Return of the Phantom
from Microprose Games
Anyone who knows me fairly well knows that I love old computer adventure games. I love them to the point that I will do very ill-advised things to my computer to force it to run software created two decades ago. I'm pretty sure that this is because I love stories, and adventure games are pretty much just interactive narratives seasoned with a feeling of accomplishment for figuring shit out. So when I finally - finally! finally! - got to the Microprose game, I fountained glee all over my house for about two straight days. John was very understanding, especially when I forced him to look at the screen every five minutes while he was doing other things, and left the voiceovers and tinny music on every second of my play experience. He's a very understanding person.
When I announced I was going to review this game, it was pointed out to me that it would be completely unfair not to share the experience via screenshots. So screenshots it is!
The opening music is absolutely bargain, spooky-fied electronic organ music in various minor and diminished intervals, designed to tell the player that This Is A Scary Game. John said, "Oh, my god," the second it started, but nuts to him; I was delighted. The credits involved the arrival of a ghostly, rotating mask (full-faced, but white; the deformity and mask in this game appear to be the result of a few different versions conglomerating), which after a few seconds of rotating ominously in the center of the screen stopped to suddenly reveal that - gasp! - there were now eyes behind the previously empty holes. Or, at least, eye; it's difficult to tell, but it looks like the right one is just a blank red field. Hmm... the plot thickens. Could my dearly-held wish to see something based on the 1962 Fisher/Lom film be coming true at last?
As we start the game (and let me note that the graphics are pretty gorgeous for 1993), we see the outside of what is clearly the Garnier, though it is identified only as the "Paris Opera House". And, oddly enough, we're in the present day, where a young up-and-coming diva named Christine Florent has just narrowly avoided disaster after someone - and we are not naming names - dropped the massive chandelier on the audience during last night's performance.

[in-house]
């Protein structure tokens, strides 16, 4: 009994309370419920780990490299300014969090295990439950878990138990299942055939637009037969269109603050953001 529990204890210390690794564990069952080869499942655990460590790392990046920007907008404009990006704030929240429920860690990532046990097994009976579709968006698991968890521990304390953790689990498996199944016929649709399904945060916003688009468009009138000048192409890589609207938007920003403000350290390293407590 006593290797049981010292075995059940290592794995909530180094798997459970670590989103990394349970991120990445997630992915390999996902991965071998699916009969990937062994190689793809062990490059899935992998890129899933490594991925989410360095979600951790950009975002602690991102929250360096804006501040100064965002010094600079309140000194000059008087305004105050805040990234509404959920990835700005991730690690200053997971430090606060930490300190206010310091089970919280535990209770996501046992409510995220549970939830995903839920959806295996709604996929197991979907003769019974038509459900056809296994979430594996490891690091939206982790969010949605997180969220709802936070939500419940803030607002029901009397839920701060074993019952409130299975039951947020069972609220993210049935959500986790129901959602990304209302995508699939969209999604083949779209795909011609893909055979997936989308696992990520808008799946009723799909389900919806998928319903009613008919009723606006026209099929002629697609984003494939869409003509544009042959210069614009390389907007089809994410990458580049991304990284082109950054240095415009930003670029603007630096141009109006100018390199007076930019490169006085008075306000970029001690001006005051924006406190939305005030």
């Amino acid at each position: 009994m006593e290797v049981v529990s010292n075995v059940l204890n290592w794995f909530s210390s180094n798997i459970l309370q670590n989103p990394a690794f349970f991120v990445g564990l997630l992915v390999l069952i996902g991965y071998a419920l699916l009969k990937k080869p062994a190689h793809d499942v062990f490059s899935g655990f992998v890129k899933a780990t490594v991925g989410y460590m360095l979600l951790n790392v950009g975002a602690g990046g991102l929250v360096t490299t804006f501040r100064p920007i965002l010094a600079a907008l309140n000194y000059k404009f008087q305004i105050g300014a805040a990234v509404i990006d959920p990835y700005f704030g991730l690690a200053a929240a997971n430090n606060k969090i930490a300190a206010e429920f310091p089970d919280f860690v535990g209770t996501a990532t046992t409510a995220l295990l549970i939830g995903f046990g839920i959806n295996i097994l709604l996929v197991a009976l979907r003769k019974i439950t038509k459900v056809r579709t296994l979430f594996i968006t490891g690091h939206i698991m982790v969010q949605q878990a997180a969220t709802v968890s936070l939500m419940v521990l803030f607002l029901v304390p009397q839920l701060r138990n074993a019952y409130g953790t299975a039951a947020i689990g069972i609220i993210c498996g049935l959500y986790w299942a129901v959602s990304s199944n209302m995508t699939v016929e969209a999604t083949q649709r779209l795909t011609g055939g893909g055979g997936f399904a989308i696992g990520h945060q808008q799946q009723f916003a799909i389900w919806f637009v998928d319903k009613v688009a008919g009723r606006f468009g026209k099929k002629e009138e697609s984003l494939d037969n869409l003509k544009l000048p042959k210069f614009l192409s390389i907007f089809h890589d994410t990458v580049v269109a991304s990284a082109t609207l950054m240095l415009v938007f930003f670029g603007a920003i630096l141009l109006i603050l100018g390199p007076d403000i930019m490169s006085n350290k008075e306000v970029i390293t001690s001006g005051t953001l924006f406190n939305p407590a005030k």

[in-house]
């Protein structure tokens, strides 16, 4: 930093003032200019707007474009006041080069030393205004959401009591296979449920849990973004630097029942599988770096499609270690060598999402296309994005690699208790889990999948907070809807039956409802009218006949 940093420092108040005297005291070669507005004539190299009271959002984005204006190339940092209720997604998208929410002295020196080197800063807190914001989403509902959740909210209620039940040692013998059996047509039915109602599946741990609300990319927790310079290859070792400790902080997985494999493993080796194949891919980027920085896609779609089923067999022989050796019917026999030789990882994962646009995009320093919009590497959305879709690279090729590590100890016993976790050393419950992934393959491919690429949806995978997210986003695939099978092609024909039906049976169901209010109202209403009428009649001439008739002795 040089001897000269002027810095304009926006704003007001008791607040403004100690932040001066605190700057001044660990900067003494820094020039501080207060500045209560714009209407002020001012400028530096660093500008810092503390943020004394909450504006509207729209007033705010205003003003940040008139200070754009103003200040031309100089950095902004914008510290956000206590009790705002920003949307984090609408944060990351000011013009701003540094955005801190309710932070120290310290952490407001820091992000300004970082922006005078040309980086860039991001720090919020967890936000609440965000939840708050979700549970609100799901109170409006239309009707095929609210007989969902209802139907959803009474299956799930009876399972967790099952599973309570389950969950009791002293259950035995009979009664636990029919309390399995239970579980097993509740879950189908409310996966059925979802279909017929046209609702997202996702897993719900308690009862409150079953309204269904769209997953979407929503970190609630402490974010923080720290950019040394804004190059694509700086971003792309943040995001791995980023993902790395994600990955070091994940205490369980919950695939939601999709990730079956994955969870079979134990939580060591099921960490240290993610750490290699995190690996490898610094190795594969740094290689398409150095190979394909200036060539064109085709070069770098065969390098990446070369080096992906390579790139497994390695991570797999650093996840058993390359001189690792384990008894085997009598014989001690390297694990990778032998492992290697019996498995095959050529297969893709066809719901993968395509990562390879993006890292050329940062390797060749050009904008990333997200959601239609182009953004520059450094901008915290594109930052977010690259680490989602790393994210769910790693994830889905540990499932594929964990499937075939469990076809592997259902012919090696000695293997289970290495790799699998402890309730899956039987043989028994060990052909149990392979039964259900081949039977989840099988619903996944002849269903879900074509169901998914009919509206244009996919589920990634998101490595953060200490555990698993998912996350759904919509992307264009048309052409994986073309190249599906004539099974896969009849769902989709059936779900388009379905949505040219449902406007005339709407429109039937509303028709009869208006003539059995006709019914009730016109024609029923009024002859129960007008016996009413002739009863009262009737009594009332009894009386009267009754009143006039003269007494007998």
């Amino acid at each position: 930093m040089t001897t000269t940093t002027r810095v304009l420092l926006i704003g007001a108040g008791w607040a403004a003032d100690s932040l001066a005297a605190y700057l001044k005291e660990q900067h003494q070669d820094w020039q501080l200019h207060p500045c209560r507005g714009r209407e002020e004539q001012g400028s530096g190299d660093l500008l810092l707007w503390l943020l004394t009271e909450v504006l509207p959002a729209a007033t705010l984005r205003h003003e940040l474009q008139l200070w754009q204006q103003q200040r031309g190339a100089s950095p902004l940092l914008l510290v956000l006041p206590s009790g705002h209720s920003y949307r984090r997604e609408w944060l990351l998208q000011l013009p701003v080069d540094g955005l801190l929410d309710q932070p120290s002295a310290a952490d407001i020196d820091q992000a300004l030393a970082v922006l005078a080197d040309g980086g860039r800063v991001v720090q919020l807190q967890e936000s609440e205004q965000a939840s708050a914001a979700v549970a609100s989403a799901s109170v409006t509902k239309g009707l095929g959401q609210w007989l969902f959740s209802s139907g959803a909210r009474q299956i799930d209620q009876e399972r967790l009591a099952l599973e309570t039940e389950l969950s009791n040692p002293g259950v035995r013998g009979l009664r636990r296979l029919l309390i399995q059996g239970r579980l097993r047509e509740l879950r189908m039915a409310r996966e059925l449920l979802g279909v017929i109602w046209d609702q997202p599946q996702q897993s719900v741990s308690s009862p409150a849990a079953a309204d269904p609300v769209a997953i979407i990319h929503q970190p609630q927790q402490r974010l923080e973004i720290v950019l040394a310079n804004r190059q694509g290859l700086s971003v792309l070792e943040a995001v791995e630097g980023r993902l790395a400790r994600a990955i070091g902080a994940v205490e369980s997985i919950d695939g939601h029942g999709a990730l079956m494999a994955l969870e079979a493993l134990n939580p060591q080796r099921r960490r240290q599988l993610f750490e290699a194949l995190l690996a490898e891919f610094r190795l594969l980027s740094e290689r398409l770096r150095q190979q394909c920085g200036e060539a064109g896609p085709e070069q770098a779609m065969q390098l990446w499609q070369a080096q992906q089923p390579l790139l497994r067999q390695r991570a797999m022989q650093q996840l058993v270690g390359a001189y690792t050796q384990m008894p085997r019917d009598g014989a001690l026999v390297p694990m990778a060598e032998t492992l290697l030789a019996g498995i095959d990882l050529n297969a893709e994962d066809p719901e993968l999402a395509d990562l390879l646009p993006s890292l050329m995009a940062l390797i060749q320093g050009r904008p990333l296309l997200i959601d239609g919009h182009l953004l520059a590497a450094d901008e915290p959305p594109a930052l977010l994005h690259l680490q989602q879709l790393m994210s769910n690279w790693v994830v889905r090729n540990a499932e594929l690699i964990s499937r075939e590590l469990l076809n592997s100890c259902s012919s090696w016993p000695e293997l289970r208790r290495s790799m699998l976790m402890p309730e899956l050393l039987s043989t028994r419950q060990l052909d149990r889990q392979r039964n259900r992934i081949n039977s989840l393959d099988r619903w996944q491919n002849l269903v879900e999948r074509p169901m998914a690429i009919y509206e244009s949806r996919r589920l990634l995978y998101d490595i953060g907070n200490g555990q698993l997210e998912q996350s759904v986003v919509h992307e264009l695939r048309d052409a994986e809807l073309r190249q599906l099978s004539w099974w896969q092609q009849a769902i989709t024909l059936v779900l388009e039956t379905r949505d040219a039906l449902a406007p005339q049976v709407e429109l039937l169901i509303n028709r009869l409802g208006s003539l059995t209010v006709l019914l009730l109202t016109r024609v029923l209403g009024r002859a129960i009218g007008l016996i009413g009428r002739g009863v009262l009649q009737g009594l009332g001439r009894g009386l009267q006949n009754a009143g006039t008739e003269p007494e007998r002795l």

The modern-day setting, Christine's presentation (short black hair and a certain excited ambition) and some disturbing sexual imagery later conspire to remind me strongly of the 1988 Argento/Barberini film, another source I haven't yet seen drawn upon for a later adaptation. But the weirdness doesn't stop there; the opera that was being performed was, in fact, Don Juan Triumphant (never performed in the original novel, since Erik considered it too violently and artistically elevated for most human ears), and, hilariously, its composer is listed as ERIK, THE PHANTOM OF THE OPERA. Well, hell. Who knew? The performance of the modern-day score of the Phantom's opera seems to be drawn from the 1989 Little/Englund film, and the unexpected but awesome potpurri of sources for this game makes my little pink reviewing pants happy.
The introduction, which includes some gorgeous art shots, some well-done suspense as we wait for the chandelier to fall, and a lot of refusal to actually show the Phantom, is well-executed and doesn't give too much away before getting started. The cut chandelier chain is reminiscent of the 1962 and 1983 films; especially the former, in fact, since the Phantom himself did not cause the falling chandelier in that version and the present-day setting makes it seem fairly likely that this is an imposter or copy-cat Phantom rather than the real thing. What little we hear of the Don Juan Triumphant overture is very pretty, before all the mayhem descends (literally! hee!).
The game would like to know if I would like to play at Novice difficulty, or at Challenging. That is no choice at all, sirs! Challenging it is! Hee, my cursor turns into a tiny, sinister mask when the game is "thinking". Can you all tell that I've apparently turned into a delighted ten-year-old while playing this game?
And we dive on into the plot. My first squeal was because a short, dark, goateed man was talking to my character and I immediately thought that the daroga from Leroux's novel had at long last been included. This man turned out to be the manager of the opera house, not a member of the Persian Secret Police, but his presentation makes me think that he may be a combination of the three characters (both managers + the daroga). While I was vaguely entertained that the main character (the one you play throughout the game) was named Montand, possibly in reference to the famous French actor, I didn't begin paying attention until it was revealed that his first name is Raoul. Well, what do you know? And he's a member of the Sûreté, and suddenly it is completely obvious that he looks almost exactly like Edgar Barrier's Raoul from the 1943 Lubin/Rains film. All these sources are giving me vertigo; I'm going to need to make a chart.